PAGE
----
Various industry bodies, including the SMSF Association and the Tax Institute, have all raised the need for reform to help retirees trapped in legacy income streams in self-managed superannuation funds (SMSFs). The Actuaries Institute has now joined the chorus for change with its own submission to Treasury.
Legacy income streams include old style defined benefit pensions as well as market-linked pensions. It has not been possible to start new defined benefit pensions since 2006 and the Simpler Super reforms replaced market-linked pensions with the more flexible account-based pensions in 2007. However, as these legacy pensions are non-commutable, retirees who entered into these products in the late 90’s and early 00’s have found themselves unable to get out of them. They are complex and costly to manage, with the potential for some very undesirable outcomes should they become insolvent or when they cease due to death or expiry.
The 2016 Super Reforms added further complications with a raft of complex legislation needed to deal with the transfer balance cap, some of which we are still waiting to be enacted in a workable form.
Accurium has previously noted that defined benefit pensions aren’t well-suited to SMSFs and that perhaps they shouldn’t have been allowed in the first place. As the name suggests, defined benefit superannuation arrangements provide members with a pre-determined benefit, such as an annual pension payment for life. They work best where a fund has a large number of members to pool risks, such as longevity risk, and where the benefit promises are backed by a guarantor in case the fund’s assets prove insufficient. With a maximum of four members and no employer sponsor to guarantee benefit obligations, SMSFs offer neither. SMSF members do not even have the option of topping up their own pensions should the initial capital prove insufficient to meet the benefit obligations.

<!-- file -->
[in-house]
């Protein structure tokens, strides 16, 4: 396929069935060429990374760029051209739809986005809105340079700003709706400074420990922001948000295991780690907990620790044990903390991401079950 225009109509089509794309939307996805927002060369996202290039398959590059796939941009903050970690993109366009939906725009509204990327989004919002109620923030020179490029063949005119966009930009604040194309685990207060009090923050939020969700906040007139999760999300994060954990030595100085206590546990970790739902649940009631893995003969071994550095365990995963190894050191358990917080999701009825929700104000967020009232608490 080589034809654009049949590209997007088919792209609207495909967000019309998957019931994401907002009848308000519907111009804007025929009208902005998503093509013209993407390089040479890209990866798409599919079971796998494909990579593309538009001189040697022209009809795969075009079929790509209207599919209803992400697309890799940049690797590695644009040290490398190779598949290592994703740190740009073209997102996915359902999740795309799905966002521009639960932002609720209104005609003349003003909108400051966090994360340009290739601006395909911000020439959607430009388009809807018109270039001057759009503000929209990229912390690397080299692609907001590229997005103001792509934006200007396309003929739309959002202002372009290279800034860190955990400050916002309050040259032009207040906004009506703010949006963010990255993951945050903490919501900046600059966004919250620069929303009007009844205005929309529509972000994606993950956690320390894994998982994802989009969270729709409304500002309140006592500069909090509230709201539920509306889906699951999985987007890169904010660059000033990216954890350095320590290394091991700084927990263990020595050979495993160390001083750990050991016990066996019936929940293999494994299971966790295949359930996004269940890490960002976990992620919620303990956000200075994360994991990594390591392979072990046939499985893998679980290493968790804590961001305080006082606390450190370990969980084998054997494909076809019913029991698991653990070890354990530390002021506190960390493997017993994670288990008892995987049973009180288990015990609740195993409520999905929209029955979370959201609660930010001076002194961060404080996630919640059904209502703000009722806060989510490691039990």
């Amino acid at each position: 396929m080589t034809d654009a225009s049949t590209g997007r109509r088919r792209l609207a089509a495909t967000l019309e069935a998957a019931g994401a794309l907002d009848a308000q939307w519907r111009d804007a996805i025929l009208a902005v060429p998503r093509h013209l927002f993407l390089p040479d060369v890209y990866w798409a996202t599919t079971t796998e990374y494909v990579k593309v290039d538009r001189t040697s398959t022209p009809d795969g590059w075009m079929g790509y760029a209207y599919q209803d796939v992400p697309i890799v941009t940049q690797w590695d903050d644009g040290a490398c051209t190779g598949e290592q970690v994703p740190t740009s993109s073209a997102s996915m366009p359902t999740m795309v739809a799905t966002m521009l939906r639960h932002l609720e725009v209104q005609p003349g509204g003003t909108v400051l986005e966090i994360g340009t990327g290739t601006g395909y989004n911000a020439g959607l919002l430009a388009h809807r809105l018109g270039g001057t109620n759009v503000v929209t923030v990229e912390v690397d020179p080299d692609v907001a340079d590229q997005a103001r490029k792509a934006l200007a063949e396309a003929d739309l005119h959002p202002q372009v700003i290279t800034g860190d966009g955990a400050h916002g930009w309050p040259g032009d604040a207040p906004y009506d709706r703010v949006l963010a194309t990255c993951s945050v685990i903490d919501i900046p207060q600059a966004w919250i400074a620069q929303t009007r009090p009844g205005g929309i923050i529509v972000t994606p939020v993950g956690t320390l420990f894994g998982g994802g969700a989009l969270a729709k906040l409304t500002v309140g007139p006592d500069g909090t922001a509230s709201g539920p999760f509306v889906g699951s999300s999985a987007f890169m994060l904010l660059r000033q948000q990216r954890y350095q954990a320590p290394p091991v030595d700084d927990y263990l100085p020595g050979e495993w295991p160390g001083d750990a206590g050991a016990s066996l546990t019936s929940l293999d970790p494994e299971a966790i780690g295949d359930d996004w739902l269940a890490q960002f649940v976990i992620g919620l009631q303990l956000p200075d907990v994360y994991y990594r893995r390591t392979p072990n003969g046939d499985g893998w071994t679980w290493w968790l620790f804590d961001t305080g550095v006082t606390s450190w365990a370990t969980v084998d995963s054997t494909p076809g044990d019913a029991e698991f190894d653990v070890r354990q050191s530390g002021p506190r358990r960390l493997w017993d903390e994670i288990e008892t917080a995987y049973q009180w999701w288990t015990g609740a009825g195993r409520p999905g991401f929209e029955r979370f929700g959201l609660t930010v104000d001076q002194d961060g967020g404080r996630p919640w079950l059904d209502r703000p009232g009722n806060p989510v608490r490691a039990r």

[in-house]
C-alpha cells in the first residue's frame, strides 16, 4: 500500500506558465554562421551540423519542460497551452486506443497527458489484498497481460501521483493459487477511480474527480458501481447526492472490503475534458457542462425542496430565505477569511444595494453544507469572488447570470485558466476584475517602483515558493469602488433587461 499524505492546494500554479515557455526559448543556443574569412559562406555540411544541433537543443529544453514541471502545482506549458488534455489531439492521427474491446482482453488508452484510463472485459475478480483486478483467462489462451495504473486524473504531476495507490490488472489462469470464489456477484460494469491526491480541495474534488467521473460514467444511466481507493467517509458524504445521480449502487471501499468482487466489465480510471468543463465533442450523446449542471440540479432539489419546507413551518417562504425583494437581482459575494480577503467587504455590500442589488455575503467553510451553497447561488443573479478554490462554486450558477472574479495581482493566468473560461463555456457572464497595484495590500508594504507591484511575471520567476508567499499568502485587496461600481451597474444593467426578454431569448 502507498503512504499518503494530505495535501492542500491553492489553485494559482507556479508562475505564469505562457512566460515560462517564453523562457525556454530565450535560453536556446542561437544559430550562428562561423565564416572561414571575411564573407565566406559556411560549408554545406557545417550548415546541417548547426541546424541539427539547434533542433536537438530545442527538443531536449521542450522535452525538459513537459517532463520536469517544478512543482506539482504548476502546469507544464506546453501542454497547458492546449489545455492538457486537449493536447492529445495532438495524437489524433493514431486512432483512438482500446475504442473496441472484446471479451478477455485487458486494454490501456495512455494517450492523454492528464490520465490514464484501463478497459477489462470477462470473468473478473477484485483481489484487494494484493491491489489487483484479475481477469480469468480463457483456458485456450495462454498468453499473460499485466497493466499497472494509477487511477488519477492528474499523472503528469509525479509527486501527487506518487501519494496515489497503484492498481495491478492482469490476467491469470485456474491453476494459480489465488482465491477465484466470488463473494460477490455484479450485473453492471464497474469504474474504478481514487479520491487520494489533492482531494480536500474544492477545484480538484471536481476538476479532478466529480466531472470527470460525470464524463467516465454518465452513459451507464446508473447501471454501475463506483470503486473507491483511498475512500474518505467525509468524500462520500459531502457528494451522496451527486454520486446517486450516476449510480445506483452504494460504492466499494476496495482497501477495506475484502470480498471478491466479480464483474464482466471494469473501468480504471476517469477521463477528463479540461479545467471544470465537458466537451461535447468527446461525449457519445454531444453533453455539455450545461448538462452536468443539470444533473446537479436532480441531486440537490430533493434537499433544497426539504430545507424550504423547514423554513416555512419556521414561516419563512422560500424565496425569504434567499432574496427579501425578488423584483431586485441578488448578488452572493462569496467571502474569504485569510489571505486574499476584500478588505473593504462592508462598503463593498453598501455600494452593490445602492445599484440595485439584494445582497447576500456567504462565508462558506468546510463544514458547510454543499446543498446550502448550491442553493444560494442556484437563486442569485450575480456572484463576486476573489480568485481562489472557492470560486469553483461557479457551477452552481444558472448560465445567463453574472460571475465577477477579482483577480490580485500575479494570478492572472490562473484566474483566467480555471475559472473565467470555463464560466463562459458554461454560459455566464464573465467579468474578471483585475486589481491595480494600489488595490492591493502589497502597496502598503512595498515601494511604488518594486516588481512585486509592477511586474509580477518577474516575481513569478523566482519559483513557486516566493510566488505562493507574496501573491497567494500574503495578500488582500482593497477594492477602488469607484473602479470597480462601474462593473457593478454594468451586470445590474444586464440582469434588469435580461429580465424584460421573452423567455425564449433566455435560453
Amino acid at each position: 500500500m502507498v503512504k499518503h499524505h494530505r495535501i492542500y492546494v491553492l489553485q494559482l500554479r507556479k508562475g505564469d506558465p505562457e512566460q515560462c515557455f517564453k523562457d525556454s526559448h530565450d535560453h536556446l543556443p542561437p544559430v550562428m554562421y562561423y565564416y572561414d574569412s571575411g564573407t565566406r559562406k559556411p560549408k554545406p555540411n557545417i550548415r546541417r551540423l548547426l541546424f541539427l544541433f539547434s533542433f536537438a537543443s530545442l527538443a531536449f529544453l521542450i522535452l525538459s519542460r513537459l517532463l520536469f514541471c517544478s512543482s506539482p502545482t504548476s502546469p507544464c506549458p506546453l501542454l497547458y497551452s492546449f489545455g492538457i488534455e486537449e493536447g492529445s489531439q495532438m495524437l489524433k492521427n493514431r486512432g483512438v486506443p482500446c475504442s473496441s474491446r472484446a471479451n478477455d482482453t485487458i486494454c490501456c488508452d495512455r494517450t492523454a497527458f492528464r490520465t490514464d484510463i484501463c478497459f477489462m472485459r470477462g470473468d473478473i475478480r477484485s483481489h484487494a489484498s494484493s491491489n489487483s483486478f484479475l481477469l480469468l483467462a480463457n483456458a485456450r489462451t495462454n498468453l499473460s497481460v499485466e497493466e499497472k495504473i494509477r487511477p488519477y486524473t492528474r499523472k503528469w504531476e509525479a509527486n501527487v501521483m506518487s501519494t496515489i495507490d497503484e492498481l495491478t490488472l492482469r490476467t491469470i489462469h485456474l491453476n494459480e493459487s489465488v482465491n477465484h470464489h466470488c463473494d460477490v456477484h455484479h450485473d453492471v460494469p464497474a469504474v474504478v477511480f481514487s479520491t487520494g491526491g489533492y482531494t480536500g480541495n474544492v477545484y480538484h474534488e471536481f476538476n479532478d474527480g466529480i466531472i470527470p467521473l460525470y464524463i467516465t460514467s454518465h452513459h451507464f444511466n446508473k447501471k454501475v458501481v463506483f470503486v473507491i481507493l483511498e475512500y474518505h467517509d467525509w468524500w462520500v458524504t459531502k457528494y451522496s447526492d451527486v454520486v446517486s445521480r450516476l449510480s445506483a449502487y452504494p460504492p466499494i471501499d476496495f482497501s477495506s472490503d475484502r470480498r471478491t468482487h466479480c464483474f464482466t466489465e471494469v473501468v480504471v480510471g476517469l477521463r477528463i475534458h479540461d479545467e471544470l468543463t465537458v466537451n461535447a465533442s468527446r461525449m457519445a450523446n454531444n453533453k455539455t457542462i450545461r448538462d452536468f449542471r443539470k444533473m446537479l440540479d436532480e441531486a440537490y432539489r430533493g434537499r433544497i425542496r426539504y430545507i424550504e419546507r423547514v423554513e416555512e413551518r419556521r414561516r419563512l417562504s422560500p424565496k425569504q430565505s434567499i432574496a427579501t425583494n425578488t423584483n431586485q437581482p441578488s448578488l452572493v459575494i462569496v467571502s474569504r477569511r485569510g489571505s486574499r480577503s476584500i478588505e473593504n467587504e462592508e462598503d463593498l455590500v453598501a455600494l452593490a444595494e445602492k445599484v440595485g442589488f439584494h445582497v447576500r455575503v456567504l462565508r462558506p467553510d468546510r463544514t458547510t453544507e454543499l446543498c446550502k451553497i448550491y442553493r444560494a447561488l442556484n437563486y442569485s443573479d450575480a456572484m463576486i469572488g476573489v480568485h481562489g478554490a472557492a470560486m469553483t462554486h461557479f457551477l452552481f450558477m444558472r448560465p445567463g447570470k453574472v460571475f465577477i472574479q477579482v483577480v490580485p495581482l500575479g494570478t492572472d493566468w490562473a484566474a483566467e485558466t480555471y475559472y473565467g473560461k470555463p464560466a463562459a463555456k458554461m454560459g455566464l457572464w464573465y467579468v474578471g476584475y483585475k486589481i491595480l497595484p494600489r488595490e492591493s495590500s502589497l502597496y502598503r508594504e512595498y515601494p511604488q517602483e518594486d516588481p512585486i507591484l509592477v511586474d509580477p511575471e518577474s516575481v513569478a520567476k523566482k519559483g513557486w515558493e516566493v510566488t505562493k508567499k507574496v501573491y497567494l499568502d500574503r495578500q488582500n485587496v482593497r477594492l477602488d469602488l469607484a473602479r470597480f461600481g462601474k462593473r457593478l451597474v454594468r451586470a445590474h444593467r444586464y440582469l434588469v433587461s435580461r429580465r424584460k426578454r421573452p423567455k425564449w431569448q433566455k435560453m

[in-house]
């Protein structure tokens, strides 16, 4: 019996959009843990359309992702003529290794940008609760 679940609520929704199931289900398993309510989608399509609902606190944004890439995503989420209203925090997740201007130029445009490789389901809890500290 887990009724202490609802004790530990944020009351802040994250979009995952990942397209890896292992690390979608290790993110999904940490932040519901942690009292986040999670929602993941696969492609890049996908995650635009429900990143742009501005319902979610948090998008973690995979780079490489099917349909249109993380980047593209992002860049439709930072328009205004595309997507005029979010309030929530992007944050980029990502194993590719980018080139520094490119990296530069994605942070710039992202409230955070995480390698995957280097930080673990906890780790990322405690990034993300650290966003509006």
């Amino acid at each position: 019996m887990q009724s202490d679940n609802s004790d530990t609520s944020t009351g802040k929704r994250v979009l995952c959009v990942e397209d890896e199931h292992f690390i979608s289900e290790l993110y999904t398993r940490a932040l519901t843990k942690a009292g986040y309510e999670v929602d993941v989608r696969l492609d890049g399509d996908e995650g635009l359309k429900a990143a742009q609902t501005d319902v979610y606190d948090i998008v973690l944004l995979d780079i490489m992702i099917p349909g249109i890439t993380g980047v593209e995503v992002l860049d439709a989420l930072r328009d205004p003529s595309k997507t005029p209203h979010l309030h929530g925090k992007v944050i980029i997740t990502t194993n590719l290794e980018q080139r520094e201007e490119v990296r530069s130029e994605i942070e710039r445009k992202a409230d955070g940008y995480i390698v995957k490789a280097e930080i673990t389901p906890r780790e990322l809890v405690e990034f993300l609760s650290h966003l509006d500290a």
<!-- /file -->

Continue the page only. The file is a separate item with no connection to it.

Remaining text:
The Actuaries Institute is now calling for the Government to look at reforms to tackle the many issues faced by holders of legacy pensions. Such changes might include an amnesty allowing members to commute their pensions and convert them to modern account-based pensions. Even the simpler changes suggested to allow any remaining capital to be paid out as a lump sum when a member dies or a term pension expires would solve some of the biggest uncertainties faced by these pensioners.
It is significant that the Actuaries Institute is urging for reform in this area. The requirement for an annual actuarial valuation to ensure solvency means actuaries will be one of the few groups to lose out on work should trustees be allowed to cease these pensions. However, as actuaries dealing with these pensions every day, we see first-hand the difficulties these retirees face. Many of these retirees are now in or approaching their eighties and are looking to simplify their financial affairs by winding up their SMSFs. The restrictions inherent in these pensions means that can be very difficult, if not impossible to do. We support changes to help retirees who want to exit these arrangements.
We hope that another voice calling for change encourages action from the Government on legacy pensions.